Rio Grande takes place after the Civil War when the Union turned their attention towards the Apaches. Union officer Kirby Yorke is in charge of an outpost on the Rio Grande in which he is ... See full summary »
Cole Thornton, a gunfighter for hire, joins forces with an old friend, Sheriff J.P. Hara. Together with an old Indian fighter and a gambler, they help a rancher and his family fight a rival rancher that is trying to steal their water.
Fourteen years after starting his cattle ranch in Texas, Tom Dunston is finally ready to drive his 10,000 head of cattle to market. Back then Dunston, his sidekick Nadine Groot and a teen-aged boy, Matt Garth -who was the only survivor of an Indian attack on a wagon train - started off with only two head of cattle. The neatest market however is in Missouri, a 1000 miles away. Dunston is a hard task master demanding a great deal from the men who have signed up for the drive. Matt is a grown man now and fought in the Civil War. He has his own mind as well and he soon runs up against the stubborn Dunston who won't listen to advice from anyone. Soon, the men on the drive are taking sides and Matt ends up in charge with Dunston vowing to kill him. Written by
Montgomery Clift was nervous about standing up to John Wayne but gained confidence when Howard Hawks told him to play his scenes like David against Goliath. He also urged the young actor to underplay in his scenes with Wayne, particularly the scene in which his character challenges Dunson for the first time. Wayne was also not sure Clift could be convincing as a rugged cowboy, but after that first confrontation scene he told Hawks his doubts were gone and "he's going to be okay." See more »
Matthew Garth seems to beat Thomas Dunson to the draw in a mock contest orchestrated by Dunston and Groot Nadine. However the gun is already in Garth's right hand in order to fool the audience, as evidenced by the his empty holster as he walks away. See more »
[Groot complains about the dust]
Bet I ate ten pounds in the last sixteen days. Before this shenanigan is over, I'll probably eat enough land to incorporate me in the Union. The state of Groot.
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Red River(1948) is a film that gets better with age. This was the first of five Howard Hawks/John Wayne features. Red River(1948) was Howard Hawks third straight gem right after To Have & Have Not(1944) and The Big Sleep(1946). John Wayne had come a long way from his low budget Lone Star film days.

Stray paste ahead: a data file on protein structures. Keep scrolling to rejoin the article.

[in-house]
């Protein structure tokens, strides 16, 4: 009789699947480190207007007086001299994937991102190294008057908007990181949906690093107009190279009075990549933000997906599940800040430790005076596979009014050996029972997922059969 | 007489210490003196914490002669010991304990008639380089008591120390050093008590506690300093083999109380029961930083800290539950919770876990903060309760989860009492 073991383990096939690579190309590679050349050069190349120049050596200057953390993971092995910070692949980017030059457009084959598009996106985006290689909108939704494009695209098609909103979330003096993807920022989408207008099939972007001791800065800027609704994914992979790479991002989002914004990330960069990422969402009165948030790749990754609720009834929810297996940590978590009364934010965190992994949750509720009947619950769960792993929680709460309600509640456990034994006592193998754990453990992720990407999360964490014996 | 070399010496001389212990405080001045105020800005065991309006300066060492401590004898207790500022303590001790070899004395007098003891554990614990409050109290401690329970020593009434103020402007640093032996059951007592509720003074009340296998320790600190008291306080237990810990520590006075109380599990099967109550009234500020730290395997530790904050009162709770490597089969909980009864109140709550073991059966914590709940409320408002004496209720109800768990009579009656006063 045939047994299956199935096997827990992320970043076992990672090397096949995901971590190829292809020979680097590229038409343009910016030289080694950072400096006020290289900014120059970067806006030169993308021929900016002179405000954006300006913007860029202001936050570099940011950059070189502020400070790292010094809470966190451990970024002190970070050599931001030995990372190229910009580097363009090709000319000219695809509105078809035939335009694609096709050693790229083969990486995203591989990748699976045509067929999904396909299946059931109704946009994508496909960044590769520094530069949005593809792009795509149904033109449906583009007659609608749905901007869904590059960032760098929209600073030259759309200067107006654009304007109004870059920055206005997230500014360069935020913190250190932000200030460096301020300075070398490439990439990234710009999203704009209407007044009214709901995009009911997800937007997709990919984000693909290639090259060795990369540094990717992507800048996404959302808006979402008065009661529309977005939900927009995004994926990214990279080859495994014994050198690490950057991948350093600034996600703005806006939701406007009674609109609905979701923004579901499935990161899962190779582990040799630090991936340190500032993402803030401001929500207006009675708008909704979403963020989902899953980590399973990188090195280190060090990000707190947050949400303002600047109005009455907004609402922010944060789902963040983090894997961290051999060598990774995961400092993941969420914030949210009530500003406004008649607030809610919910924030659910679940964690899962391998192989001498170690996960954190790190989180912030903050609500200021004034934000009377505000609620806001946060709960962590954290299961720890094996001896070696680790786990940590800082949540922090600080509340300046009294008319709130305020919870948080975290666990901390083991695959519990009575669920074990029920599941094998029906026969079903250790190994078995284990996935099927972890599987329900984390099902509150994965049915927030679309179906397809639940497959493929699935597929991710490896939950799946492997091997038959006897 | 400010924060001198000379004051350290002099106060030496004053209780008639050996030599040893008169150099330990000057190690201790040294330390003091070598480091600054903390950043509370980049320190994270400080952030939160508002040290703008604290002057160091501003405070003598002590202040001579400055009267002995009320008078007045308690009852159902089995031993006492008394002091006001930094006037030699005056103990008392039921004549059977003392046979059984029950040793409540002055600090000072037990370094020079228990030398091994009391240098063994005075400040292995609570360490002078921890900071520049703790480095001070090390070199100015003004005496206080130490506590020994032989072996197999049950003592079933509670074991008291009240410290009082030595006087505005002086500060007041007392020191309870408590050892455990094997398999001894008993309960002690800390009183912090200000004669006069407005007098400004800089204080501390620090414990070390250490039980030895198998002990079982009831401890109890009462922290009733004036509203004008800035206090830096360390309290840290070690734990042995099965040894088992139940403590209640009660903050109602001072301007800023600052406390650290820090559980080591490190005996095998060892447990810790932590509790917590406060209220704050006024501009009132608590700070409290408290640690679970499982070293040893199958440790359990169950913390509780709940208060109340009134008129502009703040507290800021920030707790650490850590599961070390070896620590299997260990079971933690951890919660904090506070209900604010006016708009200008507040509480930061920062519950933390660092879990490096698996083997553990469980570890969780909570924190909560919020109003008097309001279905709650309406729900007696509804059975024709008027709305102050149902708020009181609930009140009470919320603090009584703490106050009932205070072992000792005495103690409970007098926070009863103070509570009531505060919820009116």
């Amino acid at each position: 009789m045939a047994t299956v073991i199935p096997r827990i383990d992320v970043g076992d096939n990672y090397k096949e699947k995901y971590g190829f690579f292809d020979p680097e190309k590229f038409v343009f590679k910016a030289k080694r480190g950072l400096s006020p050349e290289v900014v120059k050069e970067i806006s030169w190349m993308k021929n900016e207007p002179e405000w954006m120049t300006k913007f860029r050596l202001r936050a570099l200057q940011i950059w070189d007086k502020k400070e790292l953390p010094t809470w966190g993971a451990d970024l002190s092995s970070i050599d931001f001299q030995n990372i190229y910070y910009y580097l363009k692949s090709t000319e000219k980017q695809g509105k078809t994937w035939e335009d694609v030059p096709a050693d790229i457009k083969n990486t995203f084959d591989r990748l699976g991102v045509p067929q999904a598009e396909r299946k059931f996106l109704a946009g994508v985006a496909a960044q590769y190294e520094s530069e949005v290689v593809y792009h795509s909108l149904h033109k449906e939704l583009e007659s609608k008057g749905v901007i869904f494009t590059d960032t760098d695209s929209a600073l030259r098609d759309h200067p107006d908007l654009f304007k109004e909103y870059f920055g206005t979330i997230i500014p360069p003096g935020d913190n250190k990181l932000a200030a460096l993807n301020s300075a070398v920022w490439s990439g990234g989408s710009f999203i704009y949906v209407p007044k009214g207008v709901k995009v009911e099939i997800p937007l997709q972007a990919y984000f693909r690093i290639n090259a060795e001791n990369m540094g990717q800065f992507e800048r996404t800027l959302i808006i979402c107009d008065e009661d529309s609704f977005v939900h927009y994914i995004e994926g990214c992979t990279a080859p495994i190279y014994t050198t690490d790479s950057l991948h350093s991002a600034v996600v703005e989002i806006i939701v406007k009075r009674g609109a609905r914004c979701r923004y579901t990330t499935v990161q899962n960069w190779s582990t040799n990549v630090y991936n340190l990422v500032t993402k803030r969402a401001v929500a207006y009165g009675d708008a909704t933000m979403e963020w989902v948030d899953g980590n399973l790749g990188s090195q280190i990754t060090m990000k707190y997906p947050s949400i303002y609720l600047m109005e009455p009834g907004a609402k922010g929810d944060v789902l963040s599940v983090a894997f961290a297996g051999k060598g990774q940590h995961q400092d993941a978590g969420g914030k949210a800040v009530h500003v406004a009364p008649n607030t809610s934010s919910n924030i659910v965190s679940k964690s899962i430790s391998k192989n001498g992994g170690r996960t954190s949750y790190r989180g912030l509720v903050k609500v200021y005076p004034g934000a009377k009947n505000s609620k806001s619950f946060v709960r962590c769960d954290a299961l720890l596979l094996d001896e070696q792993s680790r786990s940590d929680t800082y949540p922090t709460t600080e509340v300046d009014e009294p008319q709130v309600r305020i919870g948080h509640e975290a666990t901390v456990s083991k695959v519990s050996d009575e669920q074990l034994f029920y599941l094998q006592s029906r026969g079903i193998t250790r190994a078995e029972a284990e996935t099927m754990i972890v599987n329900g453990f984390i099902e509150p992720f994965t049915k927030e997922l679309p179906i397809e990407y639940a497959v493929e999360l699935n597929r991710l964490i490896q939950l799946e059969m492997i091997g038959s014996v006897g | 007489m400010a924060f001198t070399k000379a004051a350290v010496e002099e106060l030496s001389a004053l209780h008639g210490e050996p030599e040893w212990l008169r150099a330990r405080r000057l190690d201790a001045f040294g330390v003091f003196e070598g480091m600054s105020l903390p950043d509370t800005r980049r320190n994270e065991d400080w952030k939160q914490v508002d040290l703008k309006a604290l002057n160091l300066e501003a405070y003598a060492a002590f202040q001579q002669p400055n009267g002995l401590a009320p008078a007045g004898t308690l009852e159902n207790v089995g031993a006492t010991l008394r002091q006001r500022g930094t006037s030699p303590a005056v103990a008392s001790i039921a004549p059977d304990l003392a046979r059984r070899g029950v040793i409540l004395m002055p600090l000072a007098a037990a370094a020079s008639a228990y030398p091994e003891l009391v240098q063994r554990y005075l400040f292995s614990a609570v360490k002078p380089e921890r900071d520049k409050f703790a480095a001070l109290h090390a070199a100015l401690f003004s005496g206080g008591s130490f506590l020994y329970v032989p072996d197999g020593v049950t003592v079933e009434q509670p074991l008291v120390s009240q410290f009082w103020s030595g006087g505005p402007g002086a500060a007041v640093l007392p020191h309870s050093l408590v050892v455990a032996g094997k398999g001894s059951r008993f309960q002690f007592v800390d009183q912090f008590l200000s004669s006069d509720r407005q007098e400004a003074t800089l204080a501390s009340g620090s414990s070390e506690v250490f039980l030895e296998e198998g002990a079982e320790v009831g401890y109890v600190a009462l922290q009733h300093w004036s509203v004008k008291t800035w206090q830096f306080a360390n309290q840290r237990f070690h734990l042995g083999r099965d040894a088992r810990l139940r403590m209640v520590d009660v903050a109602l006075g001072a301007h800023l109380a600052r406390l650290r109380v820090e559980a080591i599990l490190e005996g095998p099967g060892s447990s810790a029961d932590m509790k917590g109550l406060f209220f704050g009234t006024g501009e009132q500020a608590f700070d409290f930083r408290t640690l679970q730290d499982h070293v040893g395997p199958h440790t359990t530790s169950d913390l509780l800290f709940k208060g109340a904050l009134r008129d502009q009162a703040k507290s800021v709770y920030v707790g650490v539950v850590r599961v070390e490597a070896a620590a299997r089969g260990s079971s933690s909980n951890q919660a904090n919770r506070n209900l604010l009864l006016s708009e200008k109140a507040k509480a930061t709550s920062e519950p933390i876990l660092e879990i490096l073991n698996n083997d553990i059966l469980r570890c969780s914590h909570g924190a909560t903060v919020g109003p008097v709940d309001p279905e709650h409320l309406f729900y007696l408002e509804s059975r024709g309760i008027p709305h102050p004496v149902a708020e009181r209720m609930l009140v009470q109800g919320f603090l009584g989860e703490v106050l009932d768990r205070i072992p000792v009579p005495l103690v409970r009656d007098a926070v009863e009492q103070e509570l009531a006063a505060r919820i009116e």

The film is considered a Western take on The Mutiny on the Bounty. The relationship between Tom Dunson and Matt Garth is deeply complex. Although they're prepared to kill each other, deep down they still respect for one another. This relationship is based on control, idealism, respect, and trust.
It takes a fascinating look at the cattle drive during the Wild West. The film shows the responsbility that went with driving cattle across country and the different road blocks that many riders were faced with. Red River(1948) shows that the cattle drives were a cowboy's main source of work. City Slickers(1991) would do a wonderful homage to this Howard Hawks classic.
Tom Dunson, Ringo Kid, and Ethan Edwards to name a few are some of the best characters played by the duke. He exhibits here that he was a great actor as well as a great Hollywood star. Its a shame that his best performances were overlooked by by many people during his lifetime(he's definitely a superior actor compared to the likes of Stallone, Arnold, and Willis combined). It was actually filmed during 1946 but was shelved for two year due to a legal battle with Howard Hughes.
Montgomery Clift stands out on his own as Matt Garth in acting next to John Wayne. Walter Brennan is excellent in the role of Tom Dunson's sidekick. Red River(1948) was one of the best film to come out of 1948. Red River(1948) contains a trademark flirtious man-woman relationship between Matt Garth and Tess that also evident in some of the director's other works...I.E., His Girl Friday(Walter & Hildy), Ball of Fire(Potts & O'Shea), To Have & Have Not(Harry & Slim), The Big Sleep(Phillip Marlowe & Vivian Sternwood), and Rio Bravo(John T. Chance & Feathers).
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